A measurement of this kind was performed for adhesive-coated strips taken from the following commercially available products: Klinidrape® Universal Set Basic, Item No. 698740, from Mölnlycke Health Care AB, Gothenburg, Sweden; Allegiance Convertors, REF 2915CE from McGaw Park, Ill., USA, and 3M Steri-Drape, 9000 from 3M, St. Paul, Minn., USA, and for a strip of Klinidrape® material, to which a strip of polyurethane had been laminated and coated with the Silgel 612 elastomer from Wacker Chemie AG, Germany. The result of the measurements is presented in Table 2 below.

TABLE 2
3M
SiliconKlinidrapeAllegianceadhesive,
adhesiveadhesive, U-setadhesive, U-setU-set
Fmax first1.710.720.800.82
(N/25 mm)
Fmax second1.440.350.370.41
(N/25 mm)
Reduction in16515450
adhesive
strength (%)
Fmean first1.140.500.520.60
(N/25 mm)
Fmean second1.000.240.240.28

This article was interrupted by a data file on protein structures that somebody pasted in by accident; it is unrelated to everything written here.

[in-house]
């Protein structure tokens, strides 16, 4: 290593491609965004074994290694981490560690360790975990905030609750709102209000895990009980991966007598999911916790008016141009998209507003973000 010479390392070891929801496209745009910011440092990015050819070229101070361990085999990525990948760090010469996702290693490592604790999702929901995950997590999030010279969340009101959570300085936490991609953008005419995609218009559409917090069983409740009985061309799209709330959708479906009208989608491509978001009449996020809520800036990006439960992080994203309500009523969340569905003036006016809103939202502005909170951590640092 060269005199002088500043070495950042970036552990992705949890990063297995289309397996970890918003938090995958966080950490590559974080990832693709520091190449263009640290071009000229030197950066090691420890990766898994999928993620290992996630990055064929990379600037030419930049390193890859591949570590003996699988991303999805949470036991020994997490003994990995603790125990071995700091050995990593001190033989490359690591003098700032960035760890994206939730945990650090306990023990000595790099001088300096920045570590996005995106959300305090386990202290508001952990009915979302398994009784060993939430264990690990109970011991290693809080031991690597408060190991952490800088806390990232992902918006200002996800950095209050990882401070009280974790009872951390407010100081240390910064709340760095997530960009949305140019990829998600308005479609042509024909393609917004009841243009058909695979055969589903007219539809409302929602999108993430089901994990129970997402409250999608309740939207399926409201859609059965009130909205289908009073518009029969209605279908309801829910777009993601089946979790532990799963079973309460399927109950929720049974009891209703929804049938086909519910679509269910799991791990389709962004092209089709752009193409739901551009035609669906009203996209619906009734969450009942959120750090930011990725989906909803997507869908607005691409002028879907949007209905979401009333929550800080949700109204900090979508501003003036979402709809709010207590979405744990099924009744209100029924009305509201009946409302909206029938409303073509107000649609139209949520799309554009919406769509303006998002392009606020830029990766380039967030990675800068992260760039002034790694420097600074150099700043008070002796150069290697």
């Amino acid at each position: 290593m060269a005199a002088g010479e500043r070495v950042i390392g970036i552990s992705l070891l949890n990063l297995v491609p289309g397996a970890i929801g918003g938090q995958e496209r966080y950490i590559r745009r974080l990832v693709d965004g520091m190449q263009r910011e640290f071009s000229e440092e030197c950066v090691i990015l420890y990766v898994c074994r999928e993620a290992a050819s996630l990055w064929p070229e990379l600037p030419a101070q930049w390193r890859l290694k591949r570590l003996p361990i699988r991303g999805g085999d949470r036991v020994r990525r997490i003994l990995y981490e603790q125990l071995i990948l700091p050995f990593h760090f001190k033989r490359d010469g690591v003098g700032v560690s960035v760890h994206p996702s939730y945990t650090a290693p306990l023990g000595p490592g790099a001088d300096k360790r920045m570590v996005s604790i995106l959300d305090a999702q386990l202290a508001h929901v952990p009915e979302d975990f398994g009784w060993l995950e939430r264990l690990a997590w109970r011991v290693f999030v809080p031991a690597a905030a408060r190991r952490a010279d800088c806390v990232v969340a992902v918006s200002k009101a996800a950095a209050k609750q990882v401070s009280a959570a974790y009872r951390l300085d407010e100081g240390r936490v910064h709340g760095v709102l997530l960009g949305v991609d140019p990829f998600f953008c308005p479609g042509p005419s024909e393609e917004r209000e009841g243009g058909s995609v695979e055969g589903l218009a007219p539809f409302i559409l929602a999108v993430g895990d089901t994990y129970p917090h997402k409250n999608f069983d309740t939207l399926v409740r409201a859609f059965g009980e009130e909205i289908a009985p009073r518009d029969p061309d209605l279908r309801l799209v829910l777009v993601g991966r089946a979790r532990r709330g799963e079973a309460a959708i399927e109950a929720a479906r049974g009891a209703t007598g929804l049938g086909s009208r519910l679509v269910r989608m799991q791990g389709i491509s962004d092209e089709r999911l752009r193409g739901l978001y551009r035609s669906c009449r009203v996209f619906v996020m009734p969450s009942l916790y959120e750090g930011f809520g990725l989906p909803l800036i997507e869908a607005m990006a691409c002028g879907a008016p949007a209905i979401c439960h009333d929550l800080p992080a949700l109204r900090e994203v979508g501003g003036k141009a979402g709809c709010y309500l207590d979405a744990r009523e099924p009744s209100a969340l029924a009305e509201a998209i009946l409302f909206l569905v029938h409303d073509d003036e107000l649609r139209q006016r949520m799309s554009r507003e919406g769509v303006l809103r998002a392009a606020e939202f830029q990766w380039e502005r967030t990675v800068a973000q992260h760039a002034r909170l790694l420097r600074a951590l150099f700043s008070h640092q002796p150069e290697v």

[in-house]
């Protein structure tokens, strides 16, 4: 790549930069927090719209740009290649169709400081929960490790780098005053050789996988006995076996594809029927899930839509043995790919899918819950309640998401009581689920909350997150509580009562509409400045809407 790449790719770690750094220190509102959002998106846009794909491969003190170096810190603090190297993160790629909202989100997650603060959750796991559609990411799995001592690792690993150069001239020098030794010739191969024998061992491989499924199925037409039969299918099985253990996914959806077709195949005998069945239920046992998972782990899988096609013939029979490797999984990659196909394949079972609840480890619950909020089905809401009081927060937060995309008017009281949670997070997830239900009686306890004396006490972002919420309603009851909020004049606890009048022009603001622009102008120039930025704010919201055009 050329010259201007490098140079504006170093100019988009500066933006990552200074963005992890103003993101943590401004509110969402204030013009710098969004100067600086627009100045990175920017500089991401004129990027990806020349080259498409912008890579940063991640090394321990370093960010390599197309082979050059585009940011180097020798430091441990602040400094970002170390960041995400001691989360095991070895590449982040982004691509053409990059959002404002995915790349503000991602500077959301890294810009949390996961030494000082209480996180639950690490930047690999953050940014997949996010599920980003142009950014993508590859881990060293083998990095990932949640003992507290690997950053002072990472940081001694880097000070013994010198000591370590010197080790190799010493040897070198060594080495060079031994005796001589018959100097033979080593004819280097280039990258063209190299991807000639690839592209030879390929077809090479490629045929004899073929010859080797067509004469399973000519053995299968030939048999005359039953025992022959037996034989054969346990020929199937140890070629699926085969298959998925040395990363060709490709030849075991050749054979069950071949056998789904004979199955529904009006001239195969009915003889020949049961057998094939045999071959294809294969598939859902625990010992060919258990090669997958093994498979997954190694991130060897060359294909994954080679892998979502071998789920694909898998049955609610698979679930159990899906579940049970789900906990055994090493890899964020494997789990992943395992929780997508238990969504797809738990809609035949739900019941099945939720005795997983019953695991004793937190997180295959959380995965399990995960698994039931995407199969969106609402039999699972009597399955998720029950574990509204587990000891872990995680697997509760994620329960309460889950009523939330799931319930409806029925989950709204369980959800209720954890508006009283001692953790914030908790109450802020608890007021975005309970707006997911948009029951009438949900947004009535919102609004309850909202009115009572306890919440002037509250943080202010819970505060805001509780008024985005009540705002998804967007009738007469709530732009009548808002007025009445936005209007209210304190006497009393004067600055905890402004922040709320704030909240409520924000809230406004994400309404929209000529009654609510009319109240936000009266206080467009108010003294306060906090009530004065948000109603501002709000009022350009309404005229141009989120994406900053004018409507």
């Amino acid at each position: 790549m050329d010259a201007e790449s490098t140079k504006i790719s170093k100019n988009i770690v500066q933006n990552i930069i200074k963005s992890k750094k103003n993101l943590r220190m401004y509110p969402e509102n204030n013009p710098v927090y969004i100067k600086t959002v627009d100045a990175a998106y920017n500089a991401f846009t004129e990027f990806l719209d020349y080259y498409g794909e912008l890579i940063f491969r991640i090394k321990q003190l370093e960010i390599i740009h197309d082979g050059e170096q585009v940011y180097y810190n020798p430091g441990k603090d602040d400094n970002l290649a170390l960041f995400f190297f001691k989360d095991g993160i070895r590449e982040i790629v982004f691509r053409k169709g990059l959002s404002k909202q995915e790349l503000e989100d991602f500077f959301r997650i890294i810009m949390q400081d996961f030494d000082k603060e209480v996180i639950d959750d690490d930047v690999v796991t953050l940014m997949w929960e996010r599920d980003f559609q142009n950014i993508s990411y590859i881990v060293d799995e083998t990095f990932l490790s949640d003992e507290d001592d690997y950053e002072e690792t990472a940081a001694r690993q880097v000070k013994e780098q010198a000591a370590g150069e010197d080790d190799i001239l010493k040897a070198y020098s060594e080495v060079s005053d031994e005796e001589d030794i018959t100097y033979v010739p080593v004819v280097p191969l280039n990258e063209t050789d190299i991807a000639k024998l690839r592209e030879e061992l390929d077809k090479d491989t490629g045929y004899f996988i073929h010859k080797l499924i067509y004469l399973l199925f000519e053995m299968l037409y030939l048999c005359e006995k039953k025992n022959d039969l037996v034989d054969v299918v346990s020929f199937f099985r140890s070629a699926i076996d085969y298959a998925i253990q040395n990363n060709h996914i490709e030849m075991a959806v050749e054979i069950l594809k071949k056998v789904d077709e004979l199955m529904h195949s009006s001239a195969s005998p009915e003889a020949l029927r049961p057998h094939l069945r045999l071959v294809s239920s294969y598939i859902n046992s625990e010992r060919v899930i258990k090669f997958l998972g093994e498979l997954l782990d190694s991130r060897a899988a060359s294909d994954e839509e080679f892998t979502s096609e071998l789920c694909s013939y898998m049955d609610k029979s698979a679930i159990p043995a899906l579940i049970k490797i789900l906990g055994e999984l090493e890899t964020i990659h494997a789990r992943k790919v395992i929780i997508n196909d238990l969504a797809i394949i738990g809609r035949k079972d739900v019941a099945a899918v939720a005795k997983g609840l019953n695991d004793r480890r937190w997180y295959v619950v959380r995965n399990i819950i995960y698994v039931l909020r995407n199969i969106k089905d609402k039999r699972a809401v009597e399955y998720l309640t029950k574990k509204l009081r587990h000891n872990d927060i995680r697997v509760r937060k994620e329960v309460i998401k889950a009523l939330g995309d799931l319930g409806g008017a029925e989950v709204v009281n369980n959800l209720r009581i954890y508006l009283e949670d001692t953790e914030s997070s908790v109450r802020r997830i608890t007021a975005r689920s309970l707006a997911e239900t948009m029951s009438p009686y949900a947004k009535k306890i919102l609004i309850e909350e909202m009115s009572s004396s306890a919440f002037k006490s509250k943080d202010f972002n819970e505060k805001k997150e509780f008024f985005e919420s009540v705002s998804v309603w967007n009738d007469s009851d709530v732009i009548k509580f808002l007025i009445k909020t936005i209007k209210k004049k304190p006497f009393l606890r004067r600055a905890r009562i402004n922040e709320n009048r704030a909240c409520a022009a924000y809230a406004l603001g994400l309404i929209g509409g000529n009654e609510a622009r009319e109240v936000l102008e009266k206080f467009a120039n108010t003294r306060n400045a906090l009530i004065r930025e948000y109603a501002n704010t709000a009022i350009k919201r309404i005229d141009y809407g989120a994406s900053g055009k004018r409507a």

(N/25 mm)
Reduction in12515353
adhesive
strength (%)

It can be appreciated from this measurement that Silgel 612 is able to function excellently as an adhesive for a product in accordance with the invention.

It has been found that a silicon elastomer with an adhesive strength of 1.5 N/25 mm also satisfies the requirement, when measured by means of the SCT (Spectroscopic Colour Test), that the level of damage to the Stratum Corneum, after removal of a draping product attached to the skin, is less than 10% on that part of the skin that was covered by the adhesive. Such an elastomer is thus very suitable for use in products in accordance with the invention.

In order to reduce the necessary unit of width/length of the adhesive coating, and to increase the margin of safety during use, the strength of the adhesive attachment to the skin of the adhesive coating is with advantage greater than 1.0 N/25 mm, and preferably greater than 1.2 N/25 mm.